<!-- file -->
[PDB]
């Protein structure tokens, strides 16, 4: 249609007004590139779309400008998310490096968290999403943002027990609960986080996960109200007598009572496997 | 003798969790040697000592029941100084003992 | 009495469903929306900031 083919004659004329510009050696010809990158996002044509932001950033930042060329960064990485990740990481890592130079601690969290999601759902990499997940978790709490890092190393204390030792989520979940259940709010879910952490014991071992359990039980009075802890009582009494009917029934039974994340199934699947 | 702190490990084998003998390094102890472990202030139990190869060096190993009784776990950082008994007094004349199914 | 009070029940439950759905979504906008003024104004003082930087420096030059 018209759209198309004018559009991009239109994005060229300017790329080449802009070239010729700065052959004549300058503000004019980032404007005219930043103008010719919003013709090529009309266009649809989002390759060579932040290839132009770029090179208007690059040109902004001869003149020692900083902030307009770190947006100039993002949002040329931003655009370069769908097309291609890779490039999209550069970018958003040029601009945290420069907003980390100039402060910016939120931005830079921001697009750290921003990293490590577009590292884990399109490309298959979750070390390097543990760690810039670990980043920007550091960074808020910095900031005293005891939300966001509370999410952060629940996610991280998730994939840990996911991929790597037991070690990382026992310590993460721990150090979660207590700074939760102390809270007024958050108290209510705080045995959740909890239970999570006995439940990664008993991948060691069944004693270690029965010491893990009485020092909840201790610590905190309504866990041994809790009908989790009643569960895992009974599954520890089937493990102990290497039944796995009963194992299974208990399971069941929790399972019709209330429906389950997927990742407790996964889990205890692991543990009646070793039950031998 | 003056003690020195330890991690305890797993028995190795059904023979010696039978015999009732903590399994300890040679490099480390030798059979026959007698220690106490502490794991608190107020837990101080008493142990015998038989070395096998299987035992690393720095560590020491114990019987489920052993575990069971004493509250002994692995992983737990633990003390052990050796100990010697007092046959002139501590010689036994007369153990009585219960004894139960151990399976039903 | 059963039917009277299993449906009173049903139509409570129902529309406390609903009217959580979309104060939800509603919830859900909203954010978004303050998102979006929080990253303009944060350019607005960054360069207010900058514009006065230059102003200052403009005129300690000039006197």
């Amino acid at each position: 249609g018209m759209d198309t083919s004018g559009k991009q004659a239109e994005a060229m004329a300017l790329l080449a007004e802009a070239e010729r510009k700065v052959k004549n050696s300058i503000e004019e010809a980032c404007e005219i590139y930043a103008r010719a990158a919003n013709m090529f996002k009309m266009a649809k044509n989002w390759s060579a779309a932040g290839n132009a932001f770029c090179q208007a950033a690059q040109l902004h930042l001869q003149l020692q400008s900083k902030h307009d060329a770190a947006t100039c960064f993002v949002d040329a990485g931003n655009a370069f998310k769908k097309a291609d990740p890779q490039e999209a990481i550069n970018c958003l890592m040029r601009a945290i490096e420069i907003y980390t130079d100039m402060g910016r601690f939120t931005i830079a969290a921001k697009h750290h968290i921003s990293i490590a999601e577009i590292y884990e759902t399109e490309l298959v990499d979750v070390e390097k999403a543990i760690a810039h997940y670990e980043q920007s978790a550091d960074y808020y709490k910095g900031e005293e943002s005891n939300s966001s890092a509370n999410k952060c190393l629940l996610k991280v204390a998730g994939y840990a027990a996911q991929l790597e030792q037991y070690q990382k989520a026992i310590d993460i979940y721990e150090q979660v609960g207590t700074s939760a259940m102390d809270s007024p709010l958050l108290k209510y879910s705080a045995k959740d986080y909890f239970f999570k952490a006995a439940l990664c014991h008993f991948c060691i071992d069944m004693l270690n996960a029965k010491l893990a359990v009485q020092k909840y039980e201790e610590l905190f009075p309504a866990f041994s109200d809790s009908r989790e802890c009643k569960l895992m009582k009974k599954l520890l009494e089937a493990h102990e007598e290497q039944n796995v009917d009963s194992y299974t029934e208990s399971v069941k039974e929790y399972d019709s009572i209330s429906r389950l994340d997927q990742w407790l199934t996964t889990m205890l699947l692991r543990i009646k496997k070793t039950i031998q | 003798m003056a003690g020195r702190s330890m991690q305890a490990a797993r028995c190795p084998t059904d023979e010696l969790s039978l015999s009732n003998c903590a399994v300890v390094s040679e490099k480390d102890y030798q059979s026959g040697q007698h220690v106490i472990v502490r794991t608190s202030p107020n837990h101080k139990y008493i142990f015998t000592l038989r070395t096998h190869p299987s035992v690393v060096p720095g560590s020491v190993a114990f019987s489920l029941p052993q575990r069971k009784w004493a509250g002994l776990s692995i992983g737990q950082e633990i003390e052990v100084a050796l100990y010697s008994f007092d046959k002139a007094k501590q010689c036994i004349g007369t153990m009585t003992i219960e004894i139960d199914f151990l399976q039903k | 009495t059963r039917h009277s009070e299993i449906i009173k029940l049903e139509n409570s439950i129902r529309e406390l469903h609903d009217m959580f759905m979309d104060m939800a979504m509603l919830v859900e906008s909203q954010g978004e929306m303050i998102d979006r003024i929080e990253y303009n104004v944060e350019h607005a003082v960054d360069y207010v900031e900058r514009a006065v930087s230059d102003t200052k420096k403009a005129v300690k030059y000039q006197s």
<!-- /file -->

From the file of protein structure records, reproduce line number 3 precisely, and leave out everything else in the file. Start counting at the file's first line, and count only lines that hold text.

């Amino acid at each position: 249609g018209m759209d198309t083919s004018g559009k991009q004659a239109e994005a060229m004329a300017l790329l080449a007004e802009a070239e010729r510009k700065v052959k004549n050696s300058i503000e004019e010809a980032c404007e005219i590139y930043a103008r010719a990158a919003n013709m090529f996002k009309m266009a649809k044509n989002w390759s060579a779309a932040g290839n132009a932001f770029c090179q208007a950033a690059q040109l902004h930042l001869q003149l020692q400008s900083k902030h307009d060329a770190a947006t100039c960064f993002v949002d040329a990485g931003n655009a370069f998310k769908k097309a291609d990740p890779q490039e999209a990481i550069n970018c958003l890592m040029r601009a945290i490096e420069i907003y980390t130079d100039m402060g910016r601690f939120t931005i830079a969290a921001k697009h750290h968290i921003s990293i490590a999601e577009i590292y884990e759902t399109e490309l298959v990499d979750v070390e390097k999403a543990i760690a810039h997940y670990e980043q920007s978790a550091d960074y808020y709490k910095g900031e005293e943002s005891n939300s966001s890092a509370n999410k952060c190393l629940l996610k991280v204390a998730g994939y840990a027990a996911q991929l790597e030792q037991y070690q990382k989520a026992i310590d993460i979940y721990e150090q979660v609960g207590t700074s939760a259940m102390d809270s007024p709010l958050l108290k209510y879910s705080a045995k959740d986080y909890f239970f999570k952490a006995a439940l990664c014991h008993f991948c060691i071992d069944m004693l270690n996960a029965k010491l893990a359990v009485q020092k909840y039980e201790e610590l905190f009075p309504a866990f041994s109200d809790s009908r989790e802890c009643k569960l895992m009582k009974k599954l520890l009494e089937a493990h102990e007598e290497q039944n796995v009917d009963s194992y299974t029934e208990s399971v069941k039974e929790y399972d019709s009572i209330s429906r389950l994340d997927q990742w407790l199934t996964t889990m205890l699947l692991r543990i009646k496997k070793t039950i031998q | 003798m003056a003690g020195r702190s330890m991690q305890a490990a797993r028995c190795p084998t059904d023979e010696l969790s039978l015999s009732n003998c903590a399994v300890v390094s040679e490099k480390d102890y030798q059979s026959g040697q007698h220690v106490i472990v502490r794991t608190s202030p107020n837990h101080k139990y008493i142990f015998t000592l038989r070395t096998h190869p299987s035992v690393v060096p720095g560590s020491v190993a114990f019987s489920l029941p052993q575990r069971k009784w004493a509250g002994l776990s692995i992983g737990q950082e633990i003390e052990v100084a050796l100990y010697s008994f007092d046959k002139a007094k501590q010689c036994i004349g007369t153990m009585t003992i219960e004894i139960d199914f151990l399976q039903k | 009495t059963r039917h009277s009070e299993i449906i009173k029940l049903e139509n409570s439950i129902r529309e406390l469903h609903d009217m959580f759905m979309d104060m939800a979504m509603l919830v859900e906008s909203q954010g978004e929306m303050i998102d979006r003024i929080e990253y303009n104004v944060e350019h607005a003082v960054d360069y207010v900031e900058r514009a006065v930087s230059d102003t200052k420096k403009a005129v300690k030059y000039q006197s």